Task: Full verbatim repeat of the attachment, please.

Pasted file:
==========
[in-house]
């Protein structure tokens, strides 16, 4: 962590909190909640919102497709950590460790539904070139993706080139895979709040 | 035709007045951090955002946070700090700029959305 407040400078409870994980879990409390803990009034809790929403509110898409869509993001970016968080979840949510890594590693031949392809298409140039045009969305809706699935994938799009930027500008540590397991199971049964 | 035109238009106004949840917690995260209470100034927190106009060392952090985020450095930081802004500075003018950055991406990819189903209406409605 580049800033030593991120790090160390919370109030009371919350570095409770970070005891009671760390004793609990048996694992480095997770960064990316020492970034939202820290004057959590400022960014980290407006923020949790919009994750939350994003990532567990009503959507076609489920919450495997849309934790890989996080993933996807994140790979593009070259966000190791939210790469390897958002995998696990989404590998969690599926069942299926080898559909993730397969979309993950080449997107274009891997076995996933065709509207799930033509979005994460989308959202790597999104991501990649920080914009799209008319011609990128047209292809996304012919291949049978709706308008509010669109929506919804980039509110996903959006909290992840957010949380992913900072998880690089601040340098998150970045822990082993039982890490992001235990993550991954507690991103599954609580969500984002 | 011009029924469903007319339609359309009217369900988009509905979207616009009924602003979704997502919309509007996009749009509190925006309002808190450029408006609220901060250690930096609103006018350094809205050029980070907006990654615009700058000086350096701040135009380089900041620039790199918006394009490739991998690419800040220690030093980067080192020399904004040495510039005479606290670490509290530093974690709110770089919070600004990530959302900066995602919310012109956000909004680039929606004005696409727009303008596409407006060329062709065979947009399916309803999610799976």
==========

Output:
[in-house]
């Protein structure tokens, strides 16, 4: 962590909190909640919102497709950590460790539904070139993706080139895979709040 | 035709007045951090955002946070700090700029959305 407040400078409870994980879990409390803990009034809790929403509110898409869509993001970016968080979840949510890594590693031949392809298409140039045009969305809706699935994938799009930027500008540590397991199971049964 | 035109238009106004949840917690995260209470100034927190106009060392952090985020450095930081802004500075003018950055991406990819189903209406409605 580049800033030593991120790090160390919370109030009371919350570095409770970070005891009671760390004793609990048996694992480095997770960064990316020492970034939202820290004057959590400022960014980290407006923020949790919009994750939350994003990532567990009503959507076609489920919450495997849309934790890989996080993933996807994140790979593009070259966000190791939210790469390897958002995998696990989404590998969690599926069942299926080898559909993730397969979309993950080449997107274009891997076995996933065709509207799930033509979005994460989308959202790597999104991501990649920080914009799209008319011609990128047209292809996304012919291949049978709706308008509010669109929506919804980039509110996903959006909290992840957010949380992913900072998880690089601040340098998150970045822990082993039982890490992001235990993550991954507690991103599954609580969500984002 | 011009029924469903007319339609359309009217369900988009509905979207616009009924602003979704997502919309509007996009749009509190925006309002808190450029408006609220901060250690930096609103006018350094809205050029980070907006990654615009700058000086350096701040135009380089900041620039790199918006394009490739991998690419800040220690030093980067080192020399904004040495510039005479606290670490509290530093974690709110770089919070600004990530959302900066995602919310012109956000909004680039929606004005696409727009303008596409407006060329062709065979947009399916309803999610799976």